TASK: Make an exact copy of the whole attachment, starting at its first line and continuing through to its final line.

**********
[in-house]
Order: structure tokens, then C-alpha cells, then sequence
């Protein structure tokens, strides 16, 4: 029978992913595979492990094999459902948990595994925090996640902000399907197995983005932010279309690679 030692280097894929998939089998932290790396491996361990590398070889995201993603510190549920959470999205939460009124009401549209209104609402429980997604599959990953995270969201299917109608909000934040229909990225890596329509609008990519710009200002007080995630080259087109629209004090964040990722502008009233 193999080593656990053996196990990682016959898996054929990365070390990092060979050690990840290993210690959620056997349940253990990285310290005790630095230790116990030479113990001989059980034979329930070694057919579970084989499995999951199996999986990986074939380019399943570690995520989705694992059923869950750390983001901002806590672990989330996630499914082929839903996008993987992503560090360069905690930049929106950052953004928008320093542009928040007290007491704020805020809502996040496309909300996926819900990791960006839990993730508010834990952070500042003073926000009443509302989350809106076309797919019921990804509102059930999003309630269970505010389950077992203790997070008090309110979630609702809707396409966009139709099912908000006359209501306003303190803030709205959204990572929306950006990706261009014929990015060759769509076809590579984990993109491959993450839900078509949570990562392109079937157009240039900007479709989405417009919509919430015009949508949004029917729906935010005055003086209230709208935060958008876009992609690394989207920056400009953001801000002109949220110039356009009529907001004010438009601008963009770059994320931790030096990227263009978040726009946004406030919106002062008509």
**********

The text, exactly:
[in-house]
Order: structure tokens, then C-alpha cells, then sequence
């Protein structure tokens, strides 16, 4: 029978992913595979492990094999459902948990595994925090996640902000399907197995983005932010279309690679 030692280097894929998939089998932290790396491996361990590398070889995201993603510190549920959470999205939460009124009401549209209104609402429980997604599959990953995270969201299917109608909000934040229909990225890596329509609008990519710009200002007080995630080259087109629209004090964040990722502008009233 193999080593656990053996196990990682016959898996054929990365070390990092060979050690990840290993210690959620056997349940253990990285310290005790630095230790116990030479113990001989059980034979329930070694057919579970084989499995999951199996999986990986074939380019399943570690995520989705694992059923869950750390983001901002806590672990989330996630499914082929839903996008993987992503560090360069905690930049929106950052953004928008320093542009928040007290007491704020805020809502996040496309909300996926819900990791960006839990993730508010834990952070500042003073926000009443509302989350809106076309797919019921990804509102059930999003309630269970505010389950077992203790997070008090309110979630609702809707396409966009139709099912908000006359209501306003303190803030709205959204990572929306950006990706261009014929990015060759769509076809590579984990993109491959993450839900078509949570990562392109079937157009240039900007479709989405417009919509919430015009949508949004029917729906935010005055003086209230709208935060958008876009992609690394989207920056400009953001801000002109949220110039356009009529907001004010438009601008963009770059994320931790030096990227263009978040726009946004406030919106002062008509």